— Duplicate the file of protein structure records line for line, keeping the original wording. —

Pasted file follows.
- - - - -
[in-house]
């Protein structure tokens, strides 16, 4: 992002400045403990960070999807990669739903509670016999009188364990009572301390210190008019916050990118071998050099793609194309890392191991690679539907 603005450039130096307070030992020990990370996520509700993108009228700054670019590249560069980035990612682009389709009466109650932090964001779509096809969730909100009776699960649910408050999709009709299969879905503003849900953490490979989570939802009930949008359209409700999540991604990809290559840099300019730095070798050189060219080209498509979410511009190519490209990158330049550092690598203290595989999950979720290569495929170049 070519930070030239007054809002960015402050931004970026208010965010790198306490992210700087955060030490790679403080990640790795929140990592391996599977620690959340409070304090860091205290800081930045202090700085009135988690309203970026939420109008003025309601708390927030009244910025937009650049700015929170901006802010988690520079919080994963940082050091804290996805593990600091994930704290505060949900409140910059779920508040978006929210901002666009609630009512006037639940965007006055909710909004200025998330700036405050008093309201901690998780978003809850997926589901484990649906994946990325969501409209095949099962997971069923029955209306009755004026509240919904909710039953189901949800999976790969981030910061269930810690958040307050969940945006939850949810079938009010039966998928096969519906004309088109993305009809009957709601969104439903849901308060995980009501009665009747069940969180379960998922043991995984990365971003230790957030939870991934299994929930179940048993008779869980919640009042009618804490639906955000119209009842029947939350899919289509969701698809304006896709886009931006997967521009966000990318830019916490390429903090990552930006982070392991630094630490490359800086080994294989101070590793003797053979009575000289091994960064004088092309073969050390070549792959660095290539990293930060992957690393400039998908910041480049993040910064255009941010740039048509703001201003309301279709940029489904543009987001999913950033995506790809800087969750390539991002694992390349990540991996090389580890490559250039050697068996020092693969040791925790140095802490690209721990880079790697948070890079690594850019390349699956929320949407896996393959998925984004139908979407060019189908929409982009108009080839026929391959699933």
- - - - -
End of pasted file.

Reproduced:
[in-house]
């Protein structure tokens, strides 16, 4: 992002400045403990960070999807990669739903509670016999009188364990009572301390210190008019916050990118071998050099793609194309890392191991690679539907 603005450039130096307070030992020990990370996520509700993108009228700054670019590249560069980035990612682009389709009466109650932090964001779509096809969730909100009776699960649910408050999709009709299969879905503003849900953490490979989570939802009930949008359209409700999540991604990809290559840099300019730095070798050189060219080209498509979410511009190519490209990158330049550092690598203290595989999950979720290569495929170049 070519930070030239007054809002960015402050931004970026208010965010790198306490992210700087955060030490790679403080990640790795929140990592391996599977620690959340409070304090860091205290800081930045202090700085009135988690309203970026939420109008003025309601708390927030009244910025937009650049700015929170901006802010988690520079919080994963940082050091804290996805593990600091994930704290505060949900409140910059779920508040978006929210901002666009609630009512006037639940965007006055909710909004200025998330700036405050008093309201901690998780978003809850997926589901484990649906994946990325969501409209095949099962997971069923029955209306009755004026509240919904909710039953189901949800999976790969981030910061269930810690958040307050969940945006939850949810079938009010039966998928096969519906004309088109993305009809009957709601969104439903849901308060995980009501009665009747069940969180379960998922043991995984990365971003230790957030939870991934299994929930179940048993008779869980919640009042009618804490639906955000119209009842029947939350899919289509969701698809304006896709886009931006997967521009966000990318830019916490390429903090990552930006982070392991630094630490490359800086080994294989101070590793003797053979009575000289091994960064004088092309073969050390070549792959660095290539990293930060992957690393400039998908910041480049993040910064255009941010740039048509703001201003309301279709940029489904543009987001999913950033995506790809800087969750390539991002694992390349990540991996090389580890490559250039050697068996020092693969040791925790140095802490690209721990880079790697948070890079690594850019390349699956929320949407896996393959998925984004139908979407060019189908929409982009108009080839026929391959699933």